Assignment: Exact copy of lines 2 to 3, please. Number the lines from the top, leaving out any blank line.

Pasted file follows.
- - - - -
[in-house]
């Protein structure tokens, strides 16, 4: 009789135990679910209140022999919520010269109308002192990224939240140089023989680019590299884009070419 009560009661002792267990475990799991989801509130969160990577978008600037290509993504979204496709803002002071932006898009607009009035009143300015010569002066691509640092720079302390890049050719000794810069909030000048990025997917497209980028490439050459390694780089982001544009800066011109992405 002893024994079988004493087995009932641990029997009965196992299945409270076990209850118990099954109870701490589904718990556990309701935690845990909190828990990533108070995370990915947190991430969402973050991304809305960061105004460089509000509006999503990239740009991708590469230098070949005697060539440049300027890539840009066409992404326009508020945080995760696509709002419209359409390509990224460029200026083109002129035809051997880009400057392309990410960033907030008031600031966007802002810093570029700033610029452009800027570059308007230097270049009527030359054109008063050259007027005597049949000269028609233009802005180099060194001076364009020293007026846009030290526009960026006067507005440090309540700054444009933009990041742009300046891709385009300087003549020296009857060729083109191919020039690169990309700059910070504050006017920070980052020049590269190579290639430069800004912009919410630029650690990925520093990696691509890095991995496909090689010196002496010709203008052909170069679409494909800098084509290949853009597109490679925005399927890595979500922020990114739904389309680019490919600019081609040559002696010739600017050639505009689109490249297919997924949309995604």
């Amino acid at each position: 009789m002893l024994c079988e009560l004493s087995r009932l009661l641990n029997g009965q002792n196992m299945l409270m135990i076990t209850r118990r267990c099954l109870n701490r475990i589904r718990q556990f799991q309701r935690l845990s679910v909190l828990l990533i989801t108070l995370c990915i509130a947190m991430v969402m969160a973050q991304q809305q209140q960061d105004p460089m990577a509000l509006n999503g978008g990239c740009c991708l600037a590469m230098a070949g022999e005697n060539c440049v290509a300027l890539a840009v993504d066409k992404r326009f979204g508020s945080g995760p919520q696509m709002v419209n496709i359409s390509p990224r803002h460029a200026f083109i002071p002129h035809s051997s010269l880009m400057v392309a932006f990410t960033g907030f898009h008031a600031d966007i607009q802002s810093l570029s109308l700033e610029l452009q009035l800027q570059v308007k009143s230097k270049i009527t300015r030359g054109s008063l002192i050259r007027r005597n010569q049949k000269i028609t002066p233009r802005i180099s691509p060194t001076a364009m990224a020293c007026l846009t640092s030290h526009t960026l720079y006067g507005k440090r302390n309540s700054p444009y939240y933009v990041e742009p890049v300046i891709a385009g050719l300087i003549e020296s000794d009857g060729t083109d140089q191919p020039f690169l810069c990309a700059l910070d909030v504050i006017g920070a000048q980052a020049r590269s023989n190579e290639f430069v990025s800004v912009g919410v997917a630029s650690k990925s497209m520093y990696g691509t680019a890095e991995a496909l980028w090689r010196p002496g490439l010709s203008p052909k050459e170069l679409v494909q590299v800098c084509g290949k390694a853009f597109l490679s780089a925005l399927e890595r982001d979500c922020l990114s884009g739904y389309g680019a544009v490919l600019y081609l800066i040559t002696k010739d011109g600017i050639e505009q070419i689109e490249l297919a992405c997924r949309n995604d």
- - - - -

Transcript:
């Protein structure tokens, strides 16, 4: 009789135990679910209140022999919520010269109308002192990224939240140089023989680019590299884009070419 009560009661002792267990475990799991989801509130969160990577978008600037290509993504979204496709803002002071932006898009607009009035009143300015010569002066691509640092720079302390890049050719000794810069909030000048990025997917497209980028490439050459390694780089982001544009800066011109992405 002893024994079988004493087995009932641990029997009965196992299945409270076990209850118990099954109870701490589904718990556990309701935690845990909190828990990533108070995370990915947190991430969402973050991304809305960061105004460089509000509006999503990239740009991708590469230098070949005697060539440049300027890539840009066409992404326009508020945080995760696509709002419209359409390509990224460029200026083109002129035809051997880009400057392309990410960033907030008031600031966007802002810093570029700033610029452009800027570059308007230097270049009527030359054109008063050259007027005597049949000269028609233009802005180099060194001076364009020293007026846009030290526009960026006067507005440090309540700054444009933009990041742009300046891709385009300087003549020296009857060729083109191919020039690169990309700059910070504050006017920070980052020049590269190579290639430069800004912009919410630029650690990925520093990696691509890095991995496909090689010196002496010709203008052909170069679409494909800098084509290949853009597109490679925005399927890595979500922020990114739904389309680019490919600019081609040559002696010739600017050639505009689109490249297919997924949309995604």
């Amino acid at each position: 009789m002893l024994c079988e009560l004493s087995r009932l009661l641990n029997g009965q002792n196992m299945l409270m135990i076990t209850r118990r267990c099954l109870n701490r475990i589904r718990q556990f799991q309701r935690l845990s679910v909190l828990l990533i989801t108070l995370c990915i509130a947190m991430v969402m969160a973050q991304q809305q209140q960061d105004p460089m990577a509000l509006n999503g978008g990239c740009c991708l600037a590469m230098a070949g022999e005697n060539c440049v290509a300027l890539a840009v993504d066409k992404r326009f979204g508020s945080g995760p919520q696509m709002v419209n496709i359409s390509p990224r803002h460029a200026f083109i002071p002129h035809s051997s010269l880009m400057v392309a932006f990410t960033g907030f898009h008031a600031d966007i607009q802002s810093l570029s109308l700033e610029l452009q009035l800027q570059v308007k009143s230097k270049i009527t300015r030359g054109s008063l002192i050259r007027r005597n010569q049949k000269i028609t002066p233009r802005i180099s691509p060194t001076a364009m990224a020293c007026l846009t640092s030290h526009t960026l720079y006067g507005k440090r302390n309540s700054p444009y939240y933009v990041e742009p890049v300046i891709a385009g050719l300087i003549e020296s000794d009857g060729t083109d140089q191919p020039f690169l810069c990309a700059l910070d909030v504050i006017g920070a000048q980052a020049r590269s023989n190579e290639f430069v990025s800004v912009g919410v997917a630029s650690k990925s497209m520093y990696g691509t680019a890095e991995a496909l980028w090689r010196p002496g490439l010709s203008p052909k050459e170069l679409v494909q590299v800098c084509g290949k390694a853009f597109l490679s780089a925005l399927e890595r982001d979500c922020l990114s884009g739904y389309g680019a544009v490919l600019y081609l800066i040559t002696k010739d011109g600017i050639e505009q070419i689109e490249l297919a992405c997924r949309n995604d």